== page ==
Chat Learning Disabilities & Autism Real Lives

A unique leadership journey

Joanna Grace

The extraordinary experience of being involved with the Dimensions Learning Disability and Autism Leaders’ List

I first encountered the Dimensions Learning Disability and Autism Leaders’ List was when I was nominated for it. I have never considered myself a leader. I am autistic, this has an effect on my social relationships: I have never thrived as part of a team. I currently work for myself and by myself, so who – I wondered – am I leading?

I was recognised as a Leader in Advocacy Media and Policy. All of my work focuses on people with profound and multiple learning disabilities, and consequently every day of my life I advocate on their behalf. I strive for a world that is more accessible for them, a world where they are understood, a world where society recognises them as belonging. A world where we get to be together as equals.

I do this through my social media channels (www.thesensoryprojects.co.uk/contact) and on the platforms that I have the privilege to speak on. For example, I gave a TEDx talk with a friend of mine who has profound and multiple learning disabilities, called ‘Inclusion: For Pity’s Sake?’

Being on the list brought a wonderful strangeness into my life. I do not usually win prizes; I was never first across the line in a race, my poem or my artwork was never chosen for the wall. But here I was with an award, and it was strange, and it was lovely.

In 2020 I was asked to be a judge on the Leader’s List for nominations that were made during the first year of COVID. This meant reading the stories of so many inspiring individuals all of whom have either a learning disability or are autistic. Together with their stories, I got to see videos and newspaper reports about their work. Every single one of them was a Leader, every single one of them was worthy of an award, and I had the honour of judging them!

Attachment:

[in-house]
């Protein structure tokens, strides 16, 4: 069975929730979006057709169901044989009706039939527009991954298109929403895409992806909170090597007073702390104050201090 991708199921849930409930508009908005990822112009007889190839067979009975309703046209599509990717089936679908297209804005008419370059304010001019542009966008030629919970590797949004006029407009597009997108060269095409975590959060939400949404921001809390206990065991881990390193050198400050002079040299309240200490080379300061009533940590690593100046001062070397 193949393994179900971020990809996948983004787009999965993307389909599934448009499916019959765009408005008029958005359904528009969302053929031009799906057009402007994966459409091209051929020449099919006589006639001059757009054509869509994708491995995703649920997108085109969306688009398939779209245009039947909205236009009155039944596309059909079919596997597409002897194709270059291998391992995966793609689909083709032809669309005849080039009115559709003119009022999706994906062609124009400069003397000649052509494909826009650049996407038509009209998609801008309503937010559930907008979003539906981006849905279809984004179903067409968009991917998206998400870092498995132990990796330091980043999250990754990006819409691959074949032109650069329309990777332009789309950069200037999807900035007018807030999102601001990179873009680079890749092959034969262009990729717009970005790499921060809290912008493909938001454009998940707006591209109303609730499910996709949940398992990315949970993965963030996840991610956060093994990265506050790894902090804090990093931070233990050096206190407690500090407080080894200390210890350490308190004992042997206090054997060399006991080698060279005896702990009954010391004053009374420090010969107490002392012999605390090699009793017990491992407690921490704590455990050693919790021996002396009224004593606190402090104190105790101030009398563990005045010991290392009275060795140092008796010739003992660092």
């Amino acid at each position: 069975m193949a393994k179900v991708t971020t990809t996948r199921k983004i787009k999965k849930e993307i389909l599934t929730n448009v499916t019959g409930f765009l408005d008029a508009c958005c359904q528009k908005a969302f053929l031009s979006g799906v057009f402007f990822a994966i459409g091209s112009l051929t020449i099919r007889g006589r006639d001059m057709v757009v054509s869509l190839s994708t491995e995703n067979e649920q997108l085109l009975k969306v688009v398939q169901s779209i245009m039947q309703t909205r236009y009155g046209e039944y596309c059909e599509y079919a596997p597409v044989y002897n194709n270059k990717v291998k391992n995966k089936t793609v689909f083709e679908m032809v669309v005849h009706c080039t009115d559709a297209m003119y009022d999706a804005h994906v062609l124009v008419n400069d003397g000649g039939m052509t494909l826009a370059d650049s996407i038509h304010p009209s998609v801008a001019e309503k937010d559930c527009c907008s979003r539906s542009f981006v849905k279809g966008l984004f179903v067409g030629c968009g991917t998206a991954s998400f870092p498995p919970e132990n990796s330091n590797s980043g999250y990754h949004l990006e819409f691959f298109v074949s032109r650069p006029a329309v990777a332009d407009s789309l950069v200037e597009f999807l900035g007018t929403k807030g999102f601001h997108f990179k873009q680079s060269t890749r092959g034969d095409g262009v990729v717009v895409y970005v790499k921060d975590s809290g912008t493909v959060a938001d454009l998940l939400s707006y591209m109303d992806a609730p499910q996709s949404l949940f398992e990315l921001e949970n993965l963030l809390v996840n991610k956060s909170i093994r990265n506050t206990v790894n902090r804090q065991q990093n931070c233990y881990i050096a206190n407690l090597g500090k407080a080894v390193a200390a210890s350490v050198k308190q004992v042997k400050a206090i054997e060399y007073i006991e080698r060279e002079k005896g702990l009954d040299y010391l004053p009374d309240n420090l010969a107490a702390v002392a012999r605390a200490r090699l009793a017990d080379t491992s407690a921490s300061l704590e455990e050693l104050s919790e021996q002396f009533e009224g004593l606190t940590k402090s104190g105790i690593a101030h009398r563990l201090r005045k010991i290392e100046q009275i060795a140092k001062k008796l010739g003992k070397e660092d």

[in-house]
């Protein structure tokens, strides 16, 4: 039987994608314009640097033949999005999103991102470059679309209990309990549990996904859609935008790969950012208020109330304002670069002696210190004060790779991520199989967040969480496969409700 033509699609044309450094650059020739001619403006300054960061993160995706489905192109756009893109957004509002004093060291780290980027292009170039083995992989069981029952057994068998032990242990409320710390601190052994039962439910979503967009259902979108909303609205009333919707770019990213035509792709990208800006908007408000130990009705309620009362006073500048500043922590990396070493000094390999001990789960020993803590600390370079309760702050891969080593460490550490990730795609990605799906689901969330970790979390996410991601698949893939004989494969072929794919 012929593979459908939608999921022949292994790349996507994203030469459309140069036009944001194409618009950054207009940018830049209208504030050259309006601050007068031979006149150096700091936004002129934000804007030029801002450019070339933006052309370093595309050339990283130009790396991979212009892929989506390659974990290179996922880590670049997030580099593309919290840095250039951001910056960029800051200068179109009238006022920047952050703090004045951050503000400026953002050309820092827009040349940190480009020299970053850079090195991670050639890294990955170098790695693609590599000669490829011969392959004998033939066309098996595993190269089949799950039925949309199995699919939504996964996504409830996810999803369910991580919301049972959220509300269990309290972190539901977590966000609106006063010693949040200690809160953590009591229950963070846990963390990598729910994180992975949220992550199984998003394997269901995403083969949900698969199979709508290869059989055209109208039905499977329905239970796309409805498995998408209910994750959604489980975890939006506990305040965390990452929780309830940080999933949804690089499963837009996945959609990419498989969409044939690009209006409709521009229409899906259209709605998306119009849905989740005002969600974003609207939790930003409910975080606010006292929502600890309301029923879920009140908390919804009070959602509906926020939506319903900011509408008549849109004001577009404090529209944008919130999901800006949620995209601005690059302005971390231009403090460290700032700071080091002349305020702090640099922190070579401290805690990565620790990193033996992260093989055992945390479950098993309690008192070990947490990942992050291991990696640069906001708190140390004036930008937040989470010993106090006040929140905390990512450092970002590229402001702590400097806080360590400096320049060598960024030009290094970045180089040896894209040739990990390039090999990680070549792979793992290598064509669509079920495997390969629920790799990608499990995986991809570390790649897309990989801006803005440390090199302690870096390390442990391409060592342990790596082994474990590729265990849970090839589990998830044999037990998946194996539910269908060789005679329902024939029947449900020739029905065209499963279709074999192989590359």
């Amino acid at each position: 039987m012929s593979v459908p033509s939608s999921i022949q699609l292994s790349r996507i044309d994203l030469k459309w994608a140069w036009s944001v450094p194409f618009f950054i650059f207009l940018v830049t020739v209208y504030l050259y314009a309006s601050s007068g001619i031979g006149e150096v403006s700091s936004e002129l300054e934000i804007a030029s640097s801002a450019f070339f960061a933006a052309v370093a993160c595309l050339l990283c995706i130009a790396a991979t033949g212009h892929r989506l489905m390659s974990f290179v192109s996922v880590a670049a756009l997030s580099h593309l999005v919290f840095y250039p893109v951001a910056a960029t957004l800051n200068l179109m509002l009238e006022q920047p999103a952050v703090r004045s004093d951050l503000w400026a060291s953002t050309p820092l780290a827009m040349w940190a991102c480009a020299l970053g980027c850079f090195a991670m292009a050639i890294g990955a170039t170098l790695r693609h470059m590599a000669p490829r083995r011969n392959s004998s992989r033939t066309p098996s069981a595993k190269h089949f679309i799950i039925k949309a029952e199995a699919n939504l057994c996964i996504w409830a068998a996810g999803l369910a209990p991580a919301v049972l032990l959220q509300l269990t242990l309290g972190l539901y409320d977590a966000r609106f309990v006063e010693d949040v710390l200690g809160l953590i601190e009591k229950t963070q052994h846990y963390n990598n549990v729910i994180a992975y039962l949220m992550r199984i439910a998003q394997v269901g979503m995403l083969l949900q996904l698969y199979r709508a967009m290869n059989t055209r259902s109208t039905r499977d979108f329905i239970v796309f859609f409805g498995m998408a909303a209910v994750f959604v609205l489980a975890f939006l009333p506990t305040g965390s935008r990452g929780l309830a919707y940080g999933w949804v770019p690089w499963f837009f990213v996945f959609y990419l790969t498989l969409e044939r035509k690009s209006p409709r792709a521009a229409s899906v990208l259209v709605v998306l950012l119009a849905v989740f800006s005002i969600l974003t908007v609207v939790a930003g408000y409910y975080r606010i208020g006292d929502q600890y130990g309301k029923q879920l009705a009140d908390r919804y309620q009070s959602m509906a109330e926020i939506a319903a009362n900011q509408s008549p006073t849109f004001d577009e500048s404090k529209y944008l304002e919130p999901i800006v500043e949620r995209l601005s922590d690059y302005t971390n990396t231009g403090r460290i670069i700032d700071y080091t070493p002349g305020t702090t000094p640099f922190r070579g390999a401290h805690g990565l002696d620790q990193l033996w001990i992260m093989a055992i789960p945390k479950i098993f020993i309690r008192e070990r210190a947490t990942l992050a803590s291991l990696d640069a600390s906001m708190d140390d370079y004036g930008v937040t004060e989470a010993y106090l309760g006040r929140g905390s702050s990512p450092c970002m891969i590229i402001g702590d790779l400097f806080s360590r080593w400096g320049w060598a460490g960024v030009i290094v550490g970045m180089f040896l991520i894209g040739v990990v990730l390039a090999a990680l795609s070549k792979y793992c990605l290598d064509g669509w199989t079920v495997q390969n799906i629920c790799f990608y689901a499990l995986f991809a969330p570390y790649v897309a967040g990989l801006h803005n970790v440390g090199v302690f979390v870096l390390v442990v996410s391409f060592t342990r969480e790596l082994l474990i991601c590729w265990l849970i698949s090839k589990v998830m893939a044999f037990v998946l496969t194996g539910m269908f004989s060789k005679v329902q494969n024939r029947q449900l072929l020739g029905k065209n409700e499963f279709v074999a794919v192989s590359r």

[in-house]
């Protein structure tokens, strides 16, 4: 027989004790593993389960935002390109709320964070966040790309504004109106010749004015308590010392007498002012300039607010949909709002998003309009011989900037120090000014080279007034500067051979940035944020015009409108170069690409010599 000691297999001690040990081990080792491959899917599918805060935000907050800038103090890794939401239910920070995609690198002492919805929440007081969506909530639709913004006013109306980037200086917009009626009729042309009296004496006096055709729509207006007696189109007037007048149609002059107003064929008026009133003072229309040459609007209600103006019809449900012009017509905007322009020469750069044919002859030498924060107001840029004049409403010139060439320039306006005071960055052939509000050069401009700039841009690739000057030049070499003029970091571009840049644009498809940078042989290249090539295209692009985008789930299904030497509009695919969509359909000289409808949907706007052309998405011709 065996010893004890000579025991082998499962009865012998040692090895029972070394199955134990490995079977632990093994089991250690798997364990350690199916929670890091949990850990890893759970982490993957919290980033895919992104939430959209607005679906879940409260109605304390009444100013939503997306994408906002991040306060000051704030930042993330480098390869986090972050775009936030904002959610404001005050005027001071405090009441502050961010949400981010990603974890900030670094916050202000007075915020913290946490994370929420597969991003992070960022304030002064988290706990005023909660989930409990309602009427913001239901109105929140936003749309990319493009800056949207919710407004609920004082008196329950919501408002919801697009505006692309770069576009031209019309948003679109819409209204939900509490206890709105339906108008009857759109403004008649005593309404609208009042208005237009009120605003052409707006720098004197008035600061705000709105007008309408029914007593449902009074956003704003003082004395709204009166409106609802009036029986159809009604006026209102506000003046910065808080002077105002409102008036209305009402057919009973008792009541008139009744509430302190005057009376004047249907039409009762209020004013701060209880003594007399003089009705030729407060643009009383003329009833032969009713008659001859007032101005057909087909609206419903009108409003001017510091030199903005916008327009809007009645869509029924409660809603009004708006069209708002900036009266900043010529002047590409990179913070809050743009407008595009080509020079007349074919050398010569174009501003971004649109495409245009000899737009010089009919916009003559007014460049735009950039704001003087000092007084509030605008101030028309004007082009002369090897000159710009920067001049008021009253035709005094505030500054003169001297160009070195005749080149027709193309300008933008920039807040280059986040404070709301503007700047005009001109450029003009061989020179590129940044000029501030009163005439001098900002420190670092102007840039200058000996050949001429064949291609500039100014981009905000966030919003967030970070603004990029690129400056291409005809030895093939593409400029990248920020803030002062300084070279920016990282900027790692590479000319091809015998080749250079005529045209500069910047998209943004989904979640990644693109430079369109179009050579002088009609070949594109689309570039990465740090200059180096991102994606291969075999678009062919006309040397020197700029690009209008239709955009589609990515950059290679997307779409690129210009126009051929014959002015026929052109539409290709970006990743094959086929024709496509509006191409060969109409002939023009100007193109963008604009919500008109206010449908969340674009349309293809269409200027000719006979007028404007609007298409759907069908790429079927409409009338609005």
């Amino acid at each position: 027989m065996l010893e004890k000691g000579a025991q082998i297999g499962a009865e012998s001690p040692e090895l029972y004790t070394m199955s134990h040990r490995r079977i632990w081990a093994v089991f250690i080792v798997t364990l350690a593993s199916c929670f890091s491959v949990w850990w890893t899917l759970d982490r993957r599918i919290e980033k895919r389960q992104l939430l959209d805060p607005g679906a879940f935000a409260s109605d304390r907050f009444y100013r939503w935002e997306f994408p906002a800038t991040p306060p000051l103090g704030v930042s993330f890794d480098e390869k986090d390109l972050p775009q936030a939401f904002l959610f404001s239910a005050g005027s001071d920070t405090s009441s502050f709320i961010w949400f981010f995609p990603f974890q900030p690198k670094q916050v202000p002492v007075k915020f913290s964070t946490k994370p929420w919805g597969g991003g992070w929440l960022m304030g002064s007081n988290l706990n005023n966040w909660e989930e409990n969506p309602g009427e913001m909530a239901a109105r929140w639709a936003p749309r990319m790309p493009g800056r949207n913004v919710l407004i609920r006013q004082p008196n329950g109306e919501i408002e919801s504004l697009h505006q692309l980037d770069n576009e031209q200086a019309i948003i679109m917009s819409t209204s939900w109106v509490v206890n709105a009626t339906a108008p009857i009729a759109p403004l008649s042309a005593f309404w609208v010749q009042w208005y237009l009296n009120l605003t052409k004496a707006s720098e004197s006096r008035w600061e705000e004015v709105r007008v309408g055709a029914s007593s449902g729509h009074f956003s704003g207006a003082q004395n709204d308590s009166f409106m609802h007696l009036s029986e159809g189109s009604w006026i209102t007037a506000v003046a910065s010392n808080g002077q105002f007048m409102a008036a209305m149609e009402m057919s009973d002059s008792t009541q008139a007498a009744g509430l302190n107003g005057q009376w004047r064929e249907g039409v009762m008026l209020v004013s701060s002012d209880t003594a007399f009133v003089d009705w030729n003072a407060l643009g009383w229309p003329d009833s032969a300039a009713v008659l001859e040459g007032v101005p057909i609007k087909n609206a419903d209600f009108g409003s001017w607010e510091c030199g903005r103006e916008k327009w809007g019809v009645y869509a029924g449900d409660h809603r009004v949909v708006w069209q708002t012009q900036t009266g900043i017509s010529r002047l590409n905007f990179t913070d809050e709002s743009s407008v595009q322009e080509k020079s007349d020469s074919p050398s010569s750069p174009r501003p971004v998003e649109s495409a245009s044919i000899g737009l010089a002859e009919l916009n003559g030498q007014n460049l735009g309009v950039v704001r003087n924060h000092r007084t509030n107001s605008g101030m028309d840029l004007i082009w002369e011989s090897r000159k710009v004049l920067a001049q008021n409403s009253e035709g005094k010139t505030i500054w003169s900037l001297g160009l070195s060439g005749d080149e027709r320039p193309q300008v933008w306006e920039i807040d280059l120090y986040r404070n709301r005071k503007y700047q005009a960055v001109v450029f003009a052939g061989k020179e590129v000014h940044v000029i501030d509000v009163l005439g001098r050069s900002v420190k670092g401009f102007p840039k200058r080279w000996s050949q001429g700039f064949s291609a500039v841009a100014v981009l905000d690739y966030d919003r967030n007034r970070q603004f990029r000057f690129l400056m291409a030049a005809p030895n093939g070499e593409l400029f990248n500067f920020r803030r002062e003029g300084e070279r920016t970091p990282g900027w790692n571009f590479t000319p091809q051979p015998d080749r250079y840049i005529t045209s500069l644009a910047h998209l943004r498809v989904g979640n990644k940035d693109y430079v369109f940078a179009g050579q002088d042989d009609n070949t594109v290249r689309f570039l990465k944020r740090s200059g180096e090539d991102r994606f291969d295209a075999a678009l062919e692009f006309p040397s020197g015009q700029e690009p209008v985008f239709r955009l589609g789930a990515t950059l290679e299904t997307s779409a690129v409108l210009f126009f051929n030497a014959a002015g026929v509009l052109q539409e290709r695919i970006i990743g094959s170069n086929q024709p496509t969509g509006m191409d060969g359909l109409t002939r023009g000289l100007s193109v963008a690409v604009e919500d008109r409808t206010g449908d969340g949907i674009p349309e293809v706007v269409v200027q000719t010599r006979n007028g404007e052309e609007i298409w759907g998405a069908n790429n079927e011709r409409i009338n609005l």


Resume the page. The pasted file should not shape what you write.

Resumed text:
I expect very few of the people whose stories I read considered themselves leaders, but what is clear from these awards is how leadership within society comes in many different forms. There was a young man whose bravery in singing a song in public had inspired many people who knew him to be brave in their own lives; in their own ways. His single act of personal bravery had a ripple effect through the community around him, and although he would not have sung thinking “I will lead people into being brave,” the act of him singing very much had that effect.

That effect rippled further. I watched him sing and I felt inspired, and I know that others will do the same. There were people with learning disabilities and/or autism for whom COVID posed a greater threat than it might have done for the rest of us, and in the face of that very great threat they had not thought “How will I hide?” They had thought “How will I help?”. It was as if their greater awareness of the danger motivated them all the more to be part of the resistance to the pandemic.

I found myself in the very strange position of trying to rank these people, trying to create a top ten! To anyone who is nominated for the list, being nominated counts almost as much as the award itself. I picked my Leaders out of a field of equals.

I would strongly encourage people to nominate leaders, bearing in mind that leadership counts in many forms. It is a wonderful way of celebrating the contribution differently abled people make to society and recognising leadership in this way helps their actions have an even greater effect.

The strangeness of my journey with the Leaders’ List continued when I was asked to present the awards. It was the year of COVID so the presentation event was held on Zoom. So, I got dressed up and sat in my dining room with fairy lights strung behind my laptop to try and make me look as if I had been professionally lit. I entered the Zoom meeting a little ahead of time to meet the organisers and check the slides sharing would work. At that point I was told my co-presenter would be BBC Radio 2’s Ken Bruce (also the likely host of this year’s Leaders’ List Awards)! Suddenly, my fairy lights felt a little inadequate but we had an amazing time together celebrating the Leaders. I look forward to hearing who is on the list this year when the results are announced on 2nd December!

You can also follow @DimensionsUK on Twitter for updates on the Dimensions Learning Disability and Autism Leader’s List.

Kirsty

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